ast February, during a speech on his economic stimulus plan, President Barack Obama rubbed exhibition and event professionals the wrong way with statements that many felt were a direct attack on the value of our industry. Las Vegas mayor Oscar Goodman shot back with a two-page letter, noting that Las Vegas alone hosts 22,000 events and six million business travelers annually, for an economic impact totaling $8.5 billion per year.
"The assumption that all meetings, events, and incentive travel are wasteful is wrong. Now more than ever, we need businesses to travel and hold meetings and events," read Goodman's letter, which went on to warn the president that fueling criticism of events could cause many employed in the travel and hospitality industries to lose their jobs and their homes.
Within a month, White House press secretary Robert Gibbs backpedaled a bit, clarifying Obama's intent. "The president believes it's important to have a strong tourism
industry and that we shouldn't retrench," Gibbs said. But with the media scrutiny of AIG's events still fresh in everyone's mind, Gibbs' statement was unable to undo what had already been done: The public's perception of exhibitions and events had been lumped together with lavish junkets and wasteful, excessive "retreats" on the beach. And separating the beneficial from the boondoggle-ish became a daunting battle that few seemed willing to wage.
As a result, companies afraid of media scrutiny and/or concerned about the perceptions of their investors slashed travel budgets and cancelled events in an effort to sidestep the hellfire and brimstone that was levied on AIG. Today, you can't swing a dead cat in a room full of industry suppliers without hitting someone whose clients have cancelled events or axed trade shows from their annual calendar - and forfeited significant deposits - not necessarily because those events and trade shows were worthless, but because they were afraid of damaging public-relations fallout.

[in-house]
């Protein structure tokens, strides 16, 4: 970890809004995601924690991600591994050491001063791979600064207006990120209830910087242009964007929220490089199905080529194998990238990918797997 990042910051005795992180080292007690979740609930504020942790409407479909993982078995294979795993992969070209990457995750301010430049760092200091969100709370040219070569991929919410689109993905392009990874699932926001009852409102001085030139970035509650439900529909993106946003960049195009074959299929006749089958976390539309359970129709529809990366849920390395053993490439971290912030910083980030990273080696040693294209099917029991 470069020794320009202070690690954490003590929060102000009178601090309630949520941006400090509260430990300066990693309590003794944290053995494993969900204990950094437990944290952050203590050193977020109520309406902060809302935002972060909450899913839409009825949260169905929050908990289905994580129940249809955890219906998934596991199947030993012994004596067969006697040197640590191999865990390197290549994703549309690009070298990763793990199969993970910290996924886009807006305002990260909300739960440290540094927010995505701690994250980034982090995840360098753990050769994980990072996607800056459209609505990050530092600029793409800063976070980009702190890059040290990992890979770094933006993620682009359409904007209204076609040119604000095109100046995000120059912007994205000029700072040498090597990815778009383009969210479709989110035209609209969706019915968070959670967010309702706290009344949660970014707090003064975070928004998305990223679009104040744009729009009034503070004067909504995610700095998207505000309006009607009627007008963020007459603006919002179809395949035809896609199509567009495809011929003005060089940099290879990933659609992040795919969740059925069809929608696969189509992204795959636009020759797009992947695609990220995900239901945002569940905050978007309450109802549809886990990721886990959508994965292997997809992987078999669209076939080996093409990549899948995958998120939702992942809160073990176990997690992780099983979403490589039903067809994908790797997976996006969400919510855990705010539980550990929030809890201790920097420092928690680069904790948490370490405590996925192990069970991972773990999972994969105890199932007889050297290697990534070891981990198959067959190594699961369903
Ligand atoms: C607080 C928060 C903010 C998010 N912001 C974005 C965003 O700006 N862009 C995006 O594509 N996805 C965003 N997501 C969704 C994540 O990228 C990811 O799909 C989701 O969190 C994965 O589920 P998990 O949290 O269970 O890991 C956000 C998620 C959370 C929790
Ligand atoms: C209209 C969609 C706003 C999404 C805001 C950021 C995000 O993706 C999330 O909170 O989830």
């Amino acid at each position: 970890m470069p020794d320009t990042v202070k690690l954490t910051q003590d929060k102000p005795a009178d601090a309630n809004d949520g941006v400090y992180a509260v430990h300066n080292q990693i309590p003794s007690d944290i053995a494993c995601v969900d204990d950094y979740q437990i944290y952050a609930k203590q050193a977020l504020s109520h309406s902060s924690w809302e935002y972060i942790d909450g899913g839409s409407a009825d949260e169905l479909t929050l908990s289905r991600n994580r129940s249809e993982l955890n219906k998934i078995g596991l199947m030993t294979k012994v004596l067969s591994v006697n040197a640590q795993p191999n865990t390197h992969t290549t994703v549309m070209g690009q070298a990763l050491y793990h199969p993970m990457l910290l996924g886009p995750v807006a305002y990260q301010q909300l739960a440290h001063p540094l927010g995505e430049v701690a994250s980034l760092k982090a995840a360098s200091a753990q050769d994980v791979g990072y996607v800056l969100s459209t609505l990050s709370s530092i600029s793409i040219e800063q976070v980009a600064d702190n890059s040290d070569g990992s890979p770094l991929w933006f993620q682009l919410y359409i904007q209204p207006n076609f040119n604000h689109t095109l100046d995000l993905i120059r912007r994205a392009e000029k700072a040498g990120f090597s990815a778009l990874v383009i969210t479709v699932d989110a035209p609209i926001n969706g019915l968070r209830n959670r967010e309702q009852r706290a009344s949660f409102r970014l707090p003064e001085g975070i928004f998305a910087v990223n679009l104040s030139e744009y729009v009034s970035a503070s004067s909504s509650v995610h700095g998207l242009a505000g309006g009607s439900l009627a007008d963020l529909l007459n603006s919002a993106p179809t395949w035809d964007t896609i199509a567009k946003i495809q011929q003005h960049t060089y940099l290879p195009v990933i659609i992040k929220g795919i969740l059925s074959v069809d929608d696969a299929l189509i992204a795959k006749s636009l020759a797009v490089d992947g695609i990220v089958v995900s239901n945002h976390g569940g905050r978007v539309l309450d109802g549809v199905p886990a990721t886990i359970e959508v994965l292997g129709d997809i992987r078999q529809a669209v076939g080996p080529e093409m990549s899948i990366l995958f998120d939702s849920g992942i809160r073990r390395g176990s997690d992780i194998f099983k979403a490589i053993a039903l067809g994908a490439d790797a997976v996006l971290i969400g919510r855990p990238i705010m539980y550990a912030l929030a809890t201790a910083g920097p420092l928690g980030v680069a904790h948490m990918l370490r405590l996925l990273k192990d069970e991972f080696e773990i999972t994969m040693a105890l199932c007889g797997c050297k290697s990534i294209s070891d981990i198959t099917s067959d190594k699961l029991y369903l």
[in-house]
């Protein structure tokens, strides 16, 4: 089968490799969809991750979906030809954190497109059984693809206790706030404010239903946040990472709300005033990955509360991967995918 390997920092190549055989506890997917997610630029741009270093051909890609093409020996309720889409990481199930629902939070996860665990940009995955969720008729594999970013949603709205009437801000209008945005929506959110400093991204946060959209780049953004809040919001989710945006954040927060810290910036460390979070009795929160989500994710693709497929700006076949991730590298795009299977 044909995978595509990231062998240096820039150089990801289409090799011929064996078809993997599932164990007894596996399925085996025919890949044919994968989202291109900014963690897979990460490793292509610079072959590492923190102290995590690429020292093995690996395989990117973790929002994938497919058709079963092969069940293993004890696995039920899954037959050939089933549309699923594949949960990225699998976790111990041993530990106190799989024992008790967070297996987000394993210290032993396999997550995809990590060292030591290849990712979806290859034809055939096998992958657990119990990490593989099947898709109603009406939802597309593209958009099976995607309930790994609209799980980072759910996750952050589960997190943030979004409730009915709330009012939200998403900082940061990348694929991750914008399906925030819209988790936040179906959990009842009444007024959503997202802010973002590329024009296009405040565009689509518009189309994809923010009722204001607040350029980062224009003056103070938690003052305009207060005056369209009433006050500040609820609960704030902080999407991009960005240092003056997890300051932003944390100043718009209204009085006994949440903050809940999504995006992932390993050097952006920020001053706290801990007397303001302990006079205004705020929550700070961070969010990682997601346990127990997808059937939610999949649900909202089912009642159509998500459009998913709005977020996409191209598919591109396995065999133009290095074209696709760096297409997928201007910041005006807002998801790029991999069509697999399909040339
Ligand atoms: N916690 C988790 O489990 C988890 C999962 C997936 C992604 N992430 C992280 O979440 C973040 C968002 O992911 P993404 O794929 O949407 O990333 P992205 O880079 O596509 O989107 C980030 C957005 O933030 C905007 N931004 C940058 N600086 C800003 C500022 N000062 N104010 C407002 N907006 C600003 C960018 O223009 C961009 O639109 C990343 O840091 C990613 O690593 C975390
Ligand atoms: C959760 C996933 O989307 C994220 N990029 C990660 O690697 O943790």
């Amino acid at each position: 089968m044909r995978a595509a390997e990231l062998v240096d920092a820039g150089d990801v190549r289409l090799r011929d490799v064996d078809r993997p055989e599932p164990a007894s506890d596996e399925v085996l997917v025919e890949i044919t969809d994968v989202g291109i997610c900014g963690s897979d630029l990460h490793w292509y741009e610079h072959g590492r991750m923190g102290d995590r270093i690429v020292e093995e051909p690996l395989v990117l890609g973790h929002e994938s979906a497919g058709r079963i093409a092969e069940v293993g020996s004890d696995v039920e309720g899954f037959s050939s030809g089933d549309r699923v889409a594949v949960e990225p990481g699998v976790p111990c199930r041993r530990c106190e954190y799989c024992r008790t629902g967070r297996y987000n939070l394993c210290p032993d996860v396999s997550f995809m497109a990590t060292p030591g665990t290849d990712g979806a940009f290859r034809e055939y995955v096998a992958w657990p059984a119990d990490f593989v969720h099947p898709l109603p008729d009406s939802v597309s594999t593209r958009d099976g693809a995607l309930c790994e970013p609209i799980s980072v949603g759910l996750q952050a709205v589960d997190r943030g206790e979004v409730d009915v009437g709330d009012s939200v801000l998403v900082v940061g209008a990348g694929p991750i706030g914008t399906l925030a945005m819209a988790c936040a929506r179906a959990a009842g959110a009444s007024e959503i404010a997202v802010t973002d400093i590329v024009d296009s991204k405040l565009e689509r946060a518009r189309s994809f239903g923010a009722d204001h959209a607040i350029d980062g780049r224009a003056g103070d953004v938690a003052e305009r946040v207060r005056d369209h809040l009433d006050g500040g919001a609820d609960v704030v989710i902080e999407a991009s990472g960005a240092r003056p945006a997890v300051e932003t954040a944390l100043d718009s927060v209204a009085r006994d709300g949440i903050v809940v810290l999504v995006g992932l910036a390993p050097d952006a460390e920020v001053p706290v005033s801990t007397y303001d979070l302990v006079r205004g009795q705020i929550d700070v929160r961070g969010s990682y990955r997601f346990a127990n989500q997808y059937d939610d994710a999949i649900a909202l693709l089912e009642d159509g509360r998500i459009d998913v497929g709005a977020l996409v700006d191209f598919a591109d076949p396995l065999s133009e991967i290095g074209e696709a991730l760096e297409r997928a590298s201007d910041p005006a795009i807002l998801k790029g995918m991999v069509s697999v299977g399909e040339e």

As those companies continue to cancel or curtail their corporate travel, they reinforce the perception that trade shows and events are unnecessary. Granted, there is fat to trim, and underperforming events likely should be cut. But the cuts should be part of a strategic, well thought-out attempt to run more efficiently, not in an attempt to bow down to the media powers that be, who tend to use negatively charged terms like "junket," "retreat," and "outing" as labels for any and all corporate events.
Some are standing up to the criticism, like Wells Fargo CEO John Stumpf, who took out a full-page ad in the Washington Post and The Wall Street Journal that read, "These one-sided stories lead you to believe every employee-recognition event is a junket, a boondoggle, a waste, or that it's for highly paid executives. Nonsense!" What we need are more companies willing to stand up and publicly promote the value that exhibitions and events bring to their bottom line, as well as to the U.S. economy.
According to estimates from the U.S. Travel Association, business travel supports 2.4 million jobs, and represents a $240 billion boost to the nation's economy, along with $39 billion in tax revenue. Furthermore, the meetings and events subset of the business-travel industry is responsible for 1 million jobs, $101 billion in spending, $27 billion in wages, and $16 billion in tax revenue. Not bad for such a vilified industry.
Exhibitions, meetings, and events represent an economic stimulus plan in and of themselves. But if we're unwilling to personally and collectively stand up and prove their worth, inaccurate perceptions will persist, and we will have missed a critical opportunity to save our industry and help get our economy back on track. e